Two interviews that James Estrin did this week at The New York Times Lens blog have had me pondering the future of photojournalism.
Up first was an interview with Donald Winslow, the editor emeritus of the National Press Photographers Association’s News Photographer magazine and a long-time supporter of photojournalism.
A few days later, Leslye Davis, a staffer at the Times, stopped in to talk with Estrin about her views and they were almost the polar opposite.
I’ve known Mr. Winslow for a long time and have had many wonderful discussions with him – his encyclopedic knowledge of our craft’s history and the characters within it is unmatched, his passion and commitment unquestionable.
But Leslye Davis is my new hero:
Before pens and paper were accessible people were carving their ideas into stone tablets. I bet when pen and paper came along the writers were skulking around grumpy like, “now everybody thinks they’re a writer.”
I was part of that golden age, at least the very end of it. It was thrilling and important, helping my communities better understand themselves.
It was also staggeringly limiting – sometimes you needed to hear someone’s voice to understand, sometimes you needed to see how someone moved within their realm to understand. We can do that now.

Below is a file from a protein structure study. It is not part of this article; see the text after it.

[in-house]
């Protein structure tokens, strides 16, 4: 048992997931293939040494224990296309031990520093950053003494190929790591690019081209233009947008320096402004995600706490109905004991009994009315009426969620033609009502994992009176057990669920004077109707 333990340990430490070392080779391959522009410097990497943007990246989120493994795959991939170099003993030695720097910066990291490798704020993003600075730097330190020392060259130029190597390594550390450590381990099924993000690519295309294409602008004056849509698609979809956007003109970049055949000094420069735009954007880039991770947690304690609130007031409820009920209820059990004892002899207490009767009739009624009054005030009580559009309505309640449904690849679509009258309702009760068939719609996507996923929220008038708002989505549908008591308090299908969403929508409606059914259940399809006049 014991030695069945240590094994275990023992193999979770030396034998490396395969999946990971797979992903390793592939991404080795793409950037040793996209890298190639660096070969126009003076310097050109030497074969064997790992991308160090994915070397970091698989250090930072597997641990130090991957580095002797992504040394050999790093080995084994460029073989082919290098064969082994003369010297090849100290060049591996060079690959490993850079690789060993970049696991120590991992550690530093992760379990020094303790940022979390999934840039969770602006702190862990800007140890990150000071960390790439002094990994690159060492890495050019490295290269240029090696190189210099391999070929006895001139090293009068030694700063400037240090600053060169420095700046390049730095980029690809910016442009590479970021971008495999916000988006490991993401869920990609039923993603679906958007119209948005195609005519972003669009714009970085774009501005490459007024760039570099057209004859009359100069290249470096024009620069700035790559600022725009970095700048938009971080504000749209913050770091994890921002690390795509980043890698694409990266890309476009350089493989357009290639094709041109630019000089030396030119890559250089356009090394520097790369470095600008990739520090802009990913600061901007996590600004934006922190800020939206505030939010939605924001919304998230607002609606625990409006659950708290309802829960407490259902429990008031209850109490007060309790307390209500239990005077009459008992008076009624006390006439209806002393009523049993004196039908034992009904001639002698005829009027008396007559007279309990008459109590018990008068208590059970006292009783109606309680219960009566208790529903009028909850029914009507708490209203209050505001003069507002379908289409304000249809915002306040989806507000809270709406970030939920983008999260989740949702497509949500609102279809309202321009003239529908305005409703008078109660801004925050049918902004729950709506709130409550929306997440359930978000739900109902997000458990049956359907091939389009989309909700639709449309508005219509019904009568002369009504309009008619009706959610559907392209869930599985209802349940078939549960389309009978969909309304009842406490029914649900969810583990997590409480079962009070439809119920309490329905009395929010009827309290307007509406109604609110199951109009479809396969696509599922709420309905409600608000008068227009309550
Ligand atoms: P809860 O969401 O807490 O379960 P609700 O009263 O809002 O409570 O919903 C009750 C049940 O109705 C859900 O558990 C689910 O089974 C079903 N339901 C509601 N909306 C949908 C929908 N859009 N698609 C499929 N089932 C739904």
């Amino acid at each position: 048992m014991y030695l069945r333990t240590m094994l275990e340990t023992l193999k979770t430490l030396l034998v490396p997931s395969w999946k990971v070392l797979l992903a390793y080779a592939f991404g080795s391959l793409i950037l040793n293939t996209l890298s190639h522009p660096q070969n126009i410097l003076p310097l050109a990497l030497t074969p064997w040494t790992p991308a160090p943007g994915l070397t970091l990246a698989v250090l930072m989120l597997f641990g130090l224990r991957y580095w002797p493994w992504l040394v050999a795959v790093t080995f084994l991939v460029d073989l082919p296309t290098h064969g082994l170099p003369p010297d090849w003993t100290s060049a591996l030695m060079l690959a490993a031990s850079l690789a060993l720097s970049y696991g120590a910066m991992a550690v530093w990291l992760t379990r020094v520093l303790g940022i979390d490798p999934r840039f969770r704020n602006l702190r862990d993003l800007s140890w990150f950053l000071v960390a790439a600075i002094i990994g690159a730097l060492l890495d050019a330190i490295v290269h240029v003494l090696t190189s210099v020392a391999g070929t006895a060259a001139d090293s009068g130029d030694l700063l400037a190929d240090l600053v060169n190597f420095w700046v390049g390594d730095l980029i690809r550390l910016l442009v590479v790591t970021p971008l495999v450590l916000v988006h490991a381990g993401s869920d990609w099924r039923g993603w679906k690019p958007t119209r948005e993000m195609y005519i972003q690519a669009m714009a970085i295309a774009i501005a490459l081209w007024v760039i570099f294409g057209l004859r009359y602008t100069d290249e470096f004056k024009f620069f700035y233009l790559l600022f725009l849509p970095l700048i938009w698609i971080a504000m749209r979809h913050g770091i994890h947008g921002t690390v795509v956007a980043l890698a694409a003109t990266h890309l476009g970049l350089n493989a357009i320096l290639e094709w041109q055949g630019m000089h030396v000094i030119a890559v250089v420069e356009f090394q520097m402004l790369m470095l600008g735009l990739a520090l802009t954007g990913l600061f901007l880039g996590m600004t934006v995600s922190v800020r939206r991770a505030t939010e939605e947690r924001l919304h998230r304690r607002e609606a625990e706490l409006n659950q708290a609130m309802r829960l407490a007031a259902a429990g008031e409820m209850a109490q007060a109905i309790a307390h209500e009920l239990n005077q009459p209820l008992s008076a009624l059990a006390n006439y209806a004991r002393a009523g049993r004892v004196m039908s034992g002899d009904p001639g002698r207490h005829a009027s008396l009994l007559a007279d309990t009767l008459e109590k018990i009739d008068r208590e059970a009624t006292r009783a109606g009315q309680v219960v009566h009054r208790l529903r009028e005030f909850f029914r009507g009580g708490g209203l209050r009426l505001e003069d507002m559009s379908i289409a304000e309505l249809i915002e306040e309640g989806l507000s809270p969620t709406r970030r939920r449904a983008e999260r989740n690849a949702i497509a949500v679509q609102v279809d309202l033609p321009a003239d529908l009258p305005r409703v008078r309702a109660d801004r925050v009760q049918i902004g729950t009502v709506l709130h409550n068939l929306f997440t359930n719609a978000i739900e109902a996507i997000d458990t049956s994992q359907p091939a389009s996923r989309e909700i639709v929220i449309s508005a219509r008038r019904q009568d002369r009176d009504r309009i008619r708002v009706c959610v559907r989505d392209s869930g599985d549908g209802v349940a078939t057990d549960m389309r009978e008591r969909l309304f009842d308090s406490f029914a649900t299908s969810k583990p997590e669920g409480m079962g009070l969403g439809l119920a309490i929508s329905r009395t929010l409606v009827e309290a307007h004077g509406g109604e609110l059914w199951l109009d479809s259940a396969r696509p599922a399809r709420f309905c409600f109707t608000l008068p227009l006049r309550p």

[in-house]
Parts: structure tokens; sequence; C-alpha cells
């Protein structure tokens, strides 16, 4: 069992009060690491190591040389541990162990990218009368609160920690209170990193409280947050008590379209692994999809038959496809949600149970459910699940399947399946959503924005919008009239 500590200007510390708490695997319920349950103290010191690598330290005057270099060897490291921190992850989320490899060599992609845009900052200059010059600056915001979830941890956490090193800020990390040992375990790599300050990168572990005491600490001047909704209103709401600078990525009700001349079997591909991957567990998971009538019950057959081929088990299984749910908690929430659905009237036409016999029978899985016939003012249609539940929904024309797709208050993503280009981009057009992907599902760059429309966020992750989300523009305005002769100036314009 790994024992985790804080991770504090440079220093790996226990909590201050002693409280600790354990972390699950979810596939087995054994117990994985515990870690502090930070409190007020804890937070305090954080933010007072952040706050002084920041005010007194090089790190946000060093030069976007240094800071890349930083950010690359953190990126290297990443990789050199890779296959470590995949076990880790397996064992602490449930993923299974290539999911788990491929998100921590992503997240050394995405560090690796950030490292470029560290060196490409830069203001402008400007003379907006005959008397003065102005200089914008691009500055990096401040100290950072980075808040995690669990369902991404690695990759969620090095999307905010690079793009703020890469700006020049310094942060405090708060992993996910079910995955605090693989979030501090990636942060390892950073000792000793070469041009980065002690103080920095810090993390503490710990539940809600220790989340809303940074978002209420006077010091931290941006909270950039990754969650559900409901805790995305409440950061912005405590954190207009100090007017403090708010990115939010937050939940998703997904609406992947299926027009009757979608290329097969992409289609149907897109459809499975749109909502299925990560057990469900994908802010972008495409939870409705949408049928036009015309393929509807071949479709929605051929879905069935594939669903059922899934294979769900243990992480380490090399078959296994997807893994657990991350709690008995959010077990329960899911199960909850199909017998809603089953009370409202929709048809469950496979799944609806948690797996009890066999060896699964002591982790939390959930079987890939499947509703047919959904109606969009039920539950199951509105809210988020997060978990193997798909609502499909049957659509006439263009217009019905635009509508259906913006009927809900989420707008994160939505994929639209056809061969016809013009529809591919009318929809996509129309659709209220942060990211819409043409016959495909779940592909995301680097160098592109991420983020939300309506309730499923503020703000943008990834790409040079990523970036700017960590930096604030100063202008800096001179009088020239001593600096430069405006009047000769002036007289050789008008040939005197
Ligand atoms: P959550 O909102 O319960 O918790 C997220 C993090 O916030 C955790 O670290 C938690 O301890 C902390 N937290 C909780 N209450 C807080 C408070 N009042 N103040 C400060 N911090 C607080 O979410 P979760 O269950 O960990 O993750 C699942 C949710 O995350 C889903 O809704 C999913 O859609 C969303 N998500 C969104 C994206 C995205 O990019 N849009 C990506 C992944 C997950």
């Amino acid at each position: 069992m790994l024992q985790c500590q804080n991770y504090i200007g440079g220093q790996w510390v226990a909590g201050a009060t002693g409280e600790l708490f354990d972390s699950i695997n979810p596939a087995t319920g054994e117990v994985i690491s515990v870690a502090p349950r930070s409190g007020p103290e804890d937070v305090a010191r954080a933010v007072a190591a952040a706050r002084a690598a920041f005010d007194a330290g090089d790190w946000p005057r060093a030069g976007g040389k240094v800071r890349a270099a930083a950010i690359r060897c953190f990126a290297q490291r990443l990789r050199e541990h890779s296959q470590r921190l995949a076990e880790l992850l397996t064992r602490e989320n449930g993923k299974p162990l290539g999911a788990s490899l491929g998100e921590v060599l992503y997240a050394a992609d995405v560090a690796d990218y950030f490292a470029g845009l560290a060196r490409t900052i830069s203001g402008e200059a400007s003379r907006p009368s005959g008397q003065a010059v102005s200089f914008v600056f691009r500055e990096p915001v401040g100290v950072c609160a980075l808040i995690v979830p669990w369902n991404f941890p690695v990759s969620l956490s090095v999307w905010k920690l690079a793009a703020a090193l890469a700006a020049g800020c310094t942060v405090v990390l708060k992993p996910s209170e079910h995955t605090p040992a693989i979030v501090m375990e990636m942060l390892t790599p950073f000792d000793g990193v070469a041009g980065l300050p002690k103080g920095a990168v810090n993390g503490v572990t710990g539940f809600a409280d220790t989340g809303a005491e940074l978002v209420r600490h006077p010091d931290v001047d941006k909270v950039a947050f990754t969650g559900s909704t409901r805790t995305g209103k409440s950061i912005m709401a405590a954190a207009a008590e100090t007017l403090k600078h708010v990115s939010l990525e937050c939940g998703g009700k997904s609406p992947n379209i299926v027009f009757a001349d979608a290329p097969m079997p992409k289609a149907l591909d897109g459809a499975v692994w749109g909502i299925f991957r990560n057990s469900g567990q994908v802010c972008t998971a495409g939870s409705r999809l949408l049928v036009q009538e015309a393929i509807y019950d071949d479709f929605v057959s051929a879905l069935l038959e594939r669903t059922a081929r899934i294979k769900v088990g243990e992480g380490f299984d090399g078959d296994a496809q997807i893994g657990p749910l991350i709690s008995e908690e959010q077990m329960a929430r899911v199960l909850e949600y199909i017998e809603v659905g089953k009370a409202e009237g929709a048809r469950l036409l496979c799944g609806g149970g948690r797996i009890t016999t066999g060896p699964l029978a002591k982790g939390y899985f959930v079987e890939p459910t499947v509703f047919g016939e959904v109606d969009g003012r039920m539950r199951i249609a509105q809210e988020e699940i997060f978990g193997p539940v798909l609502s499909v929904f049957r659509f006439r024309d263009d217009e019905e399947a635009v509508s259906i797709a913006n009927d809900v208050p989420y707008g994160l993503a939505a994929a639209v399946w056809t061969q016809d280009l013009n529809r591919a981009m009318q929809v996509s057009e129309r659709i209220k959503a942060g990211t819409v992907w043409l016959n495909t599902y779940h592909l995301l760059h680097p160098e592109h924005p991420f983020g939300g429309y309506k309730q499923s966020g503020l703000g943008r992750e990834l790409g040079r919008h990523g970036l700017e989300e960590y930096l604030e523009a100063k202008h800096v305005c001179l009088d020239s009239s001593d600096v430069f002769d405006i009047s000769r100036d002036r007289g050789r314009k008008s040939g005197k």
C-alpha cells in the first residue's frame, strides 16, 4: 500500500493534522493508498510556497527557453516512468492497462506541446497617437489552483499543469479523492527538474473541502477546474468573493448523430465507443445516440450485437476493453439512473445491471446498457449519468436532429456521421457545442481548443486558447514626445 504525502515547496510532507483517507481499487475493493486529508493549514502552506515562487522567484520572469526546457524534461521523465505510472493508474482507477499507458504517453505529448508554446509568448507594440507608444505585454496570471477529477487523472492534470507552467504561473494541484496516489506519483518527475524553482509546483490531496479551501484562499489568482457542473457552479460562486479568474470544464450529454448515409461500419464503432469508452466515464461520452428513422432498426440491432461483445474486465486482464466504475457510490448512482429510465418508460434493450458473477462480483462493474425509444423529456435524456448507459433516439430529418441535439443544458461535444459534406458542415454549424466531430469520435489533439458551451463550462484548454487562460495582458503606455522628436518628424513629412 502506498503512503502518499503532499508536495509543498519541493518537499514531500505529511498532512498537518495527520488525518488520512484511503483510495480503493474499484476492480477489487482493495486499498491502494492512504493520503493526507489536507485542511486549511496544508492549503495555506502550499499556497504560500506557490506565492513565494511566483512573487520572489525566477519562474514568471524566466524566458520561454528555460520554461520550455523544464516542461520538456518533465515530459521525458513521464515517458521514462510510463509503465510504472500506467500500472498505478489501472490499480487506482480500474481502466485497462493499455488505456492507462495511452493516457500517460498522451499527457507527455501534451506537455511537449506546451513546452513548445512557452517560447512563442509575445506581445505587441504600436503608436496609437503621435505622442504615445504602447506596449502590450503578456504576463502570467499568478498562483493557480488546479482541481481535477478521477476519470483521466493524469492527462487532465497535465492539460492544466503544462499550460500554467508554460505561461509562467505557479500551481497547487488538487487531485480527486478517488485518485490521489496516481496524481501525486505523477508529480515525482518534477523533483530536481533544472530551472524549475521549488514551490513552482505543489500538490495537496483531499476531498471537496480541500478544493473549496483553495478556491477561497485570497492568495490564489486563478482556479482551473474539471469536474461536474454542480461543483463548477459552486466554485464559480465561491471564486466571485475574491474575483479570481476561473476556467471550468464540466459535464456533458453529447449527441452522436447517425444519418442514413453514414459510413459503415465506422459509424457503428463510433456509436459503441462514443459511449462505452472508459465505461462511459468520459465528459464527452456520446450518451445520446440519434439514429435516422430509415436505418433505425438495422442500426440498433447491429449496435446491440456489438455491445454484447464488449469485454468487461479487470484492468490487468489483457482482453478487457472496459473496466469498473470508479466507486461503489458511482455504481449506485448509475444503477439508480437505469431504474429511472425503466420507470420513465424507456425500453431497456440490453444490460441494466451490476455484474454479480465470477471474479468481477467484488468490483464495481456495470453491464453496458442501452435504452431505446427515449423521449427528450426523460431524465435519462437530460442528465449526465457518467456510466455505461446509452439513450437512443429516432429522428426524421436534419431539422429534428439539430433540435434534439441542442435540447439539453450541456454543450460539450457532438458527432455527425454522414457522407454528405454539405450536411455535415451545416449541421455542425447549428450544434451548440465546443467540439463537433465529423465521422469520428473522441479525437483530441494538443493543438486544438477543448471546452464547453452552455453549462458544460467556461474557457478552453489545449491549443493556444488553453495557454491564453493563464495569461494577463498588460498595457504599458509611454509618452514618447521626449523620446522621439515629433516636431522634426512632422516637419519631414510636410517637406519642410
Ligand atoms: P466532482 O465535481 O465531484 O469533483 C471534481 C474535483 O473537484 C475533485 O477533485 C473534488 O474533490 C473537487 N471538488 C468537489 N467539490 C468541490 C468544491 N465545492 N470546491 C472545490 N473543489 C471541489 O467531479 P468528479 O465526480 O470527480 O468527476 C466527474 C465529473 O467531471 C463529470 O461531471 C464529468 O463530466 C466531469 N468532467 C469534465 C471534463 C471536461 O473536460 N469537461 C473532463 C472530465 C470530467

For many years, we took the easy route, covering the obvious events for our daily deadlines. Every now and then, we’d get to do the deep dive story and really be a full fledged Storyteller.
Today, social media feeds fill the need of the instantaneous this-is-happening void. We, who are devoted to the craft, can now focus on the Why, not just the What, the How that explains the Where and the When. We get to deal with the Who as a complete portrait, not just a two-dimensional series of inked dots.
The golden age of photojournalism, limited to and by those who had access to the gold, has passed. In its place we get to build an organic, comprehensive and democratically necessary era of visual storytelling.
And that phrasing is specific – we need to Build this. There are many challenges, but isn’t that what photojournalist deal with everyday?